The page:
You have valuable content, and now you're ready to move on to the next step—showing search engines and humans how to find it. In this SEO guide, we focus on Google, since it has the biggest search market share, but this is equally applicable to other search engines. It’s probably safe to say that if you rank well on Google, you will rank well on other search engines. There are numerous SEO techniques, but we prefer to focus on a few that have been tested and proven in action:
This technique causes lots of confusion and debate in SEO circles but for no valid reason. It’s very straightforward and is based on the following assumption—counting quality links pointing back to your website is the most effective way for Google to determine the value of your website. Backlinks are very much like Facebook “Likes”—a vote of social confidence. Google’s logic here is utterly simple—if reputable and relevant websites link to you, your content must be valuable.
One important caveat here is that the link building must be organic. If you have a very rapid increase in backlinks over a short period of time, Google may perceive this as spam, even if your efforts are legitimate. Spread your efforts over a few months. There is nothing wrong with doing link exchanges with your industry peers. Just make sure you avoid link farms and spammy techniques.
Earned links are the cream of the crop in the SEO world and will generate more SEO juice (ranking power) than any other medium. An earned link is simply a link created by a third party without your involvement or persuasion. Google has complex algorithms to figure out which links are earned. In our experience, high-quality earned links are challenging to get, but that’s the gold standard.
The next best thing to earned links is high-quality unearned links, which are placed on web directories, articles, blog posts, and other shared media resources. It’s absolutely essential that the primary purpose of the backlinks you add to your posts is to provide supplementary content that helps readers delve deeper into your content and access various thematically related components.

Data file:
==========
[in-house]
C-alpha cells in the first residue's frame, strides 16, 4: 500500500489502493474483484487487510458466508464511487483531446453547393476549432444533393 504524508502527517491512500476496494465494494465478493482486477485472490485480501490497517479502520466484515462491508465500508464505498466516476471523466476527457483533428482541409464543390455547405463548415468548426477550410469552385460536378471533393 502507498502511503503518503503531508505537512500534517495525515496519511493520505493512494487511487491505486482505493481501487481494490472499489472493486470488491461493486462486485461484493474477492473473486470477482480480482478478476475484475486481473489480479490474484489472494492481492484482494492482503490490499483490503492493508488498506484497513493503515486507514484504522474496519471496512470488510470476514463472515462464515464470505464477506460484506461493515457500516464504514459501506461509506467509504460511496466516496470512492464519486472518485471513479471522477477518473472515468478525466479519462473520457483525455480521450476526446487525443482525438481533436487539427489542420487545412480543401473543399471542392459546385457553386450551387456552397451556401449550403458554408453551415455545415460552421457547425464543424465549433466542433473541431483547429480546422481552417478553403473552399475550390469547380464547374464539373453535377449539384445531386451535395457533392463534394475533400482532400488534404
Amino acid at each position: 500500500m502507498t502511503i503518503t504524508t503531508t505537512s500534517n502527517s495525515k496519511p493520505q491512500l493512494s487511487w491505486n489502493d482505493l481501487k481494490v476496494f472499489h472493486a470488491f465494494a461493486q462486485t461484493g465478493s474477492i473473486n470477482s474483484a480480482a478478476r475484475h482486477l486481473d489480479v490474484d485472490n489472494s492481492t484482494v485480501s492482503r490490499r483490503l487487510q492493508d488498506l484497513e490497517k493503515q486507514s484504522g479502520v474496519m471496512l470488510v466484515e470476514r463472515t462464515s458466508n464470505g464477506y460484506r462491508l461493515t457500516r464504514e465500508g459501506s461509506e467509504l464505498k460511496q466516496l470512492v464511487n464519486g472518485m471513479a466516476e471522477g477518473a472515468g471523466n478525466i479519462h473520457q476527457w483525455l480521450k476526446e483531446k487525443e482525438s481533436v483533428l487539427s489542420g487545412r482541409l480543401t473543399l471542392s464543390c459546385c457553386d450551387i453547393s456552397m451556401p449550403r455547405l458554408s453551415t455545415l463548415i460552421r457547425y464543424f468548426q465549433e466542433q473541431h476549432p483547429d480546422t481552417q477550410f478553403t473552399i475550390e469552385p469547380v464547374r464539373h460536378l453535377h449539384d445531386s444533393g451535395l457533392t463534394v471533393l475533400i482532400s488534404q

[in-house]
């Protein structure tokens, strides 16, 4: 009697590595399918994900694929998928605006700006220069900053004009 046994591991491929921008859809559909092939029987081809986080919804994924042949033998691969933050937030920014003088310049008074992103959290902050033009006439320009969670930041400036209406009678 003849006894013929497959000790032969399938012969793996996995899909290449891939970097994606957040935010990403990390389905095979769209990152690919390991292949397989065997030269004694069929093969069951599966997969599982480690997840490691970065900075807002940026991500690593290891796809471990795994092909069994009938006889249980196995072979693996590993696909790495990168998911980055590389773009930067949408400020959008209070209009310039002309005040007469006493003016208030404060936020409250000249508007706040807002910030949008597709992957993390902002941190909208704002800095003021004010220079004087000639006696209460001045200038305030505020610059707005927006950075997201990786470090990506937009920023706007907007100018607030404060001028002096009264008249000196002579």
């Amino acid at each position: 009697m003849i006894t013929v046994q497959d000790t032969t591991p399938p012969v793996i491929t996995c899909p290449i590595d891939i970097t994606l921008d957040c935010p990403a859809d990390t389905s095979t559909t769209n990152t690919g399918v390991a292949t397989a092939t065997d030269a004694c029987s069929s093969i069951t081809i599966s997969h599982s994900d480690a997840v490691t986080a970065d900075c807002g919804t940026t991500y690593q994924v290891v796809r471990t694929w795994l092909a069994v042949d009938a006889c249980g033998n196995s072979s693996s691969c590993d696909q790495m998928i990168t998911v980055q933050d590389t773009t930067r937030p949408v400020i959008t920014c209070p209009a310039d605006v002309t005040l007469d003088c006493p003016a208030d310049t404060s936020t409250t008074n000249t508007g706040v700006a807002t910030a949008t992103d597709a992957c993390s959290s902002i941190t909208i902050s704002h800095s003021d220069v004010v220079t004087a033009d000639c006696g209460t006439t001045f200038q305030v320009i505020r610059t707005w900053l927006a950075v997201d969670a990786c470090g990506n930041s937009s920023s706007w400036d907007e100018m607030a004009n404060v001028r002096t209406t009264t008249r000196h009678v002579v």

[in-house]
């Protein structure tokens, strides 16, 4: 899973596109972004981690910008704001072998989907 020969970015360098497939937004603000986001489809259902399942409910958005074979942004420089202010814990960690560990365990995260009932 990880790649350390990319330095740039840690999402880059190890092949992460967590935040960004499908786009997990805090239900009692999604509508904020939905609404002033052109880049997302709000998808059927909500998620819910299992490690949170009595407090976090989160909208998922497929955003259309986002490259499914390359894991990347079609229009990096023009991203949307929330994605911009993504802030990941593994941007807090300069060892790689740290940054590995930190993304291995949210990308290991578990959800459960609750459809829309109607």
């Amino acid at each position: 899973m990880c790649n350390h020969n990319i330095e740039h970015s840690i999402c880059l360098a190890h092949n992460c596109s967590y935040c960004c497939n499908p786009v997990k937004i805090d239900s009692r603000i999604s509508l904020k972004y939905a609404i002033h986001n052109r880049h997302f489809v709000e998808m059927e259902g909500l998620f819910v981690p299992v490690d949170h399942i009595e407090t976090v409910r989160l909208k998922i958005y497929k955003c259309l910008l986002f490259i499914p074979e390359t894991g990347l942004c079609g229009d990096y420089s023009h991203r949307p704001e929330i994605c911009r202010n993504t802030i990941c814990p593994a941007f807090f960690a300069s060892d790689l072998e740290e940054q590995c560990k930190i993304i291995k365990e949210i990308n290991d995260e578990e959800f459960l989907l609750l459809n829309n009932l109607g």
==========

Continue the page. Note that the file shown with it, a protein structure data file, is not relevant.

Link quality is very important in the process. Link quality is influenced by two factors:
Google has its own proprietary method for determining the reputation of a domain. It uses a 1 to 10 scale to determine a website’s rank. We rely on the domain authority (DA) metric developed by Moz as it is more granular. It marks all websites on a 100-point, logarithmic scale (the higher you climb, the harder it gets). We use the Mozbar Chrome plugin to determine DA for our sites. The metric's value can change over time, so make sure you check it right when you need it.
With respect to SEO, we prefer not to place links on any website that has a domain authority below 50. We believe this is where cost and benefit intersect. This certainly poses some challenges and makes our SEO work more expensive; however, it gives our clients peace of mind and ensures their links bring in high-quality SEO juice (ranking power).
In the SEO world, quality always trumps quantity. You will have to make your own determination on what you consider a reputable website, as this surely will affect your SEO costs, but we recommend that you not use anything with a DA below your own, and we recommend anything you use be at least above 25 (especially if you pay for it). Be very selective of where you post your links. If the host website has been penalized by Google for questionable SEO tactics, this may affect you.
Another important consideration is the anchor composition. An anchor is a text link that links back to your web page. It is extremely important that the link text is in sync with the keyword and meta data on your landing page. That’s how Google determines link relevance. For example, a link named “all about hamsters” pointing to a web page about “disco music” will surely not rank well in organic search results.